Making peer-review process transparent

Ariberto Fassati, in a letter to Nature, suggests the following:

I therefore propose that journals’ records should be made publicly available after an adequate lapse of time, including the names of reviewers and the confidential comments exchanged between editors and reviewers. The Nobel Foundation makes all its records available after 50 years, as do many governmental and other institutions. This delay may be reduced for scientific journals to, perhaps, 15 or 20 years. This is also likely to have a positive impact on the peer-review process itself.

However, my take on this suggestion is a bit different; the peer review records should be published along with the paper–it will surely have a positive impact on the peer-review process. If the reviewers of any review insist on anonymity, in those cases alone, the reviews can be published withholding the names of reviewers, which can be made public, say after 10 years or so.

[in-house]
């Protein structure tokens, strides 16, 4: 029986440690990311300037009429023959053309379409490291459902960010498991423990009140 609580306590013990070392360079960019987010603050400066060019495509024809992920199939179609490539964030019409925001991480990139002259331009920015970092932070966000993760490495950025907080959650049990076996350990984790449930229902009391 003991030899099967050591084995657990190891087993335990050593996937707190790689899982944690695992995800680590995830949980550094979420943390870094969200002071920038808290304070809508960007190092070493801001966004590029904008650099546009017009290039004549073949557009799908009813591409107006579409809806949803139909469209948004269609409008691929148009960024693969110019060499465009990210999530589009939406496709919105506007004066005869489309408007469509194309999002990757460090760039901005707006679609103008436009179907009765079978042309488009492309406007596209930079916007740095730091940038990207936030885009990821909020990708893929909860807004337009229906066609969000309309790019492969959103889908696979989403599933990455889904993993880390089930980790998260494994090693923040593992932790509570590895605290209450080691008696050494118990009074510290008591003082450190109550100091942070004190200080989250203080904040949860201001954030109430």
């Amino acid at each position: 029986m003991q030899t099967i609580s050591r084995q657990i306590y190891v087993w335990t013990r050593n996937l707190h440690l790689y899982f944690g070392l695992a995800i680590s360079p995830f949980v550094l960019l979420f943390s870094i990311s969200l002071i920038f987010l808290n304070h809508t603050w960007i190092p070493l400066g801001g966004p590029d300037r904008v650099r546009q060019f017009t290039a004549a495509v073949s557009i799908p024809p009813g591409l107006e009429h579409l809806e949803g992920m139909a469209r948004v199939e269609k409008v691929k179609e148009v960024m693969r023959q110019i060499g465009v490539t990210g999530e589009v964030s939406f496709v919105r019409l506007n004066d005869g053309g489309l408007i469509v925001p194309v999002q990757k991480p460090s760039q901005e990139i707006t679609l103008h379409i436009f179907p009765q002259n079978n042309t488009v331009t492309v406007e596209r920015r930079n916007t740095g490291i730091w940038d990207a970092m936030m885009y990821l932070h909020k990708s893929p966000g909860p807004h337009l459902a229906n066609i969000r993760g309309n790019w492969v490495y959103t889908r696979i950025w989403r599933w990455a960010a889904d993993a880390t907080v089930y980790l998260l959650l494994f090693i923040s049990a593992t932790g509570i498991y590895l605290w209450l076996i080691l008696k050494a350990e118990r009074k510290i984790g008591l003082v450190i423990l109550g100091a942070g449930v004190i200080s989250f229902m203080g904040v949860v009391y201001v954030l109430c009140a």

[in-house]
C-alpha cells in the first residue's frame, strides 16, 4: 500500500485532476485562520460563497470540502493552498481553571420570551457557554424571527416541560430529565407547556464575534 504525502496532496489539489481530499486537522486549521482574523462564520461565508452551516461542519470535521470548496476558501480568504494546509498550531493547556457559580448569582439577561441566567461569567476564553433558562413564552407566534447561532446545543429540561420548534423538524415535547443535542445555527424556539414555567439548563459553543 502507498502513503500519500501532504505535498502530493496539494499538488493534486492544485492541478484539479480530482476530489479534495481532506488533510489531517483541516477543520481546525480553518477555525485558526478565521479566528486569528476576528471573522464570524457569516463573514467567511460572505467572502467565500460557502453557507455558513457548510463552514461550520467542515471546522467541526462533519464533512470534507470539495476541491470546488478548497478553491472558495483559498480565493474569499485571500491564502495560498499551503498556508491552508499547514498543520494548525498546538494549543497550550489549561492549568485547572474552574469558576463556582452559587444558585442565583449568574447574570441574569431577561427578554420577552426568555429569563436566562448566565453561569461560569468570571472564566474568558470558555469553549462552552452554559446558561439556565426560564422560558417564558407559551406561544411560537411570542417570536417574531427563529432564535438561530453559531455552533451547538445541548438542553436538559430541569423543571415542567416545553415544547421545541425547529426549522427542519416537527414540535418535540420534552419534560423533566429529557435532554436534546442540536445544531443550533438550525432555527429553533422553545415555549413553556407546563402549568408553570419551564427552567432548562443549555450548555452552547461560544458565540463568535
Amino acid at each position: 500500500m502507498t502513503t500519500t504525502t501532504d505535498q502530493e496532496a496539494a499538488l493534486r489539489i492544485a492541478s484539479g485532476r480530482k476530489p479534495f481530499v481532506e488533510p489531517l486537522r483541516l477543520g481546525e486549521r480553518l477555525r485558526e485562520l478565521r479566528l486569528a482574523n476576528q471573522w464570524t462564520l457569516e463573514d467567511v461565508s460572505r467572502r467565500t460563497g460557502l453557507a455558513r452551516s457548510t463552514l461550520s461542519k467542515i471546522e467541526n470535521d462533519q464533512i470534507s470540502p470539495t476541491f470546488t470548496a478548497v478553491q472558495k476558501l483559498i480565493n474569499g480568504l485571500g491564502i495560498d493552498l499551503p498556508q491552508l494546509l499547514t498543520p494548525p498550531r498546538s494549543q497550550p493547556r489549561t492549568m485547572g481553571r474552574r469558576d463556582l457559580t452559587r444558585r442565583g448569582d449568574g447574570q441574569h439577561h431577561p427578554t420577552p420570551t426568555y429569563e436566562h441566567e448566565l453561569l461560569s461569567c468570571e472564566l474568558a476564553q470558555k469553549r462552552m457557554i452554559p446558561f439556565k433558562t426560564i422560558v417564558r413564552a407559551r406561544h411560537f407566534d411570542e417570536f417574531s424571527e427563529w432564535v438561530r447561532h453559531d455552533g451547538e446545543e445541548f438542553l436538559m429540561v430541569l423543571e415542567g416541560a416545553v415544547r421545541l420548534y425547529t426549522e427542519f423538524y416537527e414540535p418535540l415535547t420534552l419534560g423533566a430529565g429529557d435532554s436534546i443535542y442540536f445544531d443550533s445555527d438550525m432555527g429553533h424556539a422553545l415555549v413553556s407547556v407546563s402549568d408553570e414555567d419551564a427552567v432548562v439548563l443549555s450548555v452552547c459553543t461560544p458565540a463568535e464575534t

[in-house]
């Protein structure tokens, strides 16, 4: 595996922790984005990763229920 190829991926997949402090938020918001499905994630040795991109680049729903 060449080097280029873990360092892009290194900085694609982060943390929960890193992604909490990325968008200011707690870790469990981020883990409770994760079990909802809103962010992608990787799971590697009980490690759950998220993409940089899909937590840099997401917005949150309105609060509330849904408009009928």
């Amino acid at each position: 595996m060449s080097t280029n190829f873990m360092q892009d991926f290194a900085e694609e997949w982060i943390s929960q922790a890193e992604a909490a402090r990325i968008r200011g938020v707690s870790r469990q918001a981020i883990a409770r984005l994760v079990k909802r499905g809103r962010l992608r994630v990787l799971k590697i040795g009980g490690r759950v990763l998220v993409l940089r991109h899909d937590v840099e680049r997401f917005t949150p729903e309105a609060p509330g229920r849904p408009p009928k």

3 Responses to “Making peer-review process transparent”

  1. Biswajit Says:

    My reviews have sometimes run to 8-10 pages and may contain errors/misunderstanding on my part. Not sure whether paper versions of such reviews can be printed. However, the added bonus will be that reviewers will be doubly careful when they send in their reviews if they know that readers will read their reviews and know who they are are. The flip side is that they may not be as critical as is necessary for a proper peer review process.

  2. Guru Says:

    Dear Biswajit,

    I am not for printing paper versions of reviews; they can be hosted on a page. The reviewers, when they want to be critical, can always choose to be anonymous. But, if and when they make some constructive criticism, they can choose to have their names on the report so that their contribution is clear. And, as you say, this process will make the reviewers to be more careful about their reviewing process. In addition, having the reviews online, and allowing the community to have a discussions on the reviews also addresses your first point–if the reviewer makes any errors, and misunderstandings, they are corrected fast, to the benefit of everybody.

  3. sams Says:


    Thank you four your nice writing on Making peer-review process transparent.


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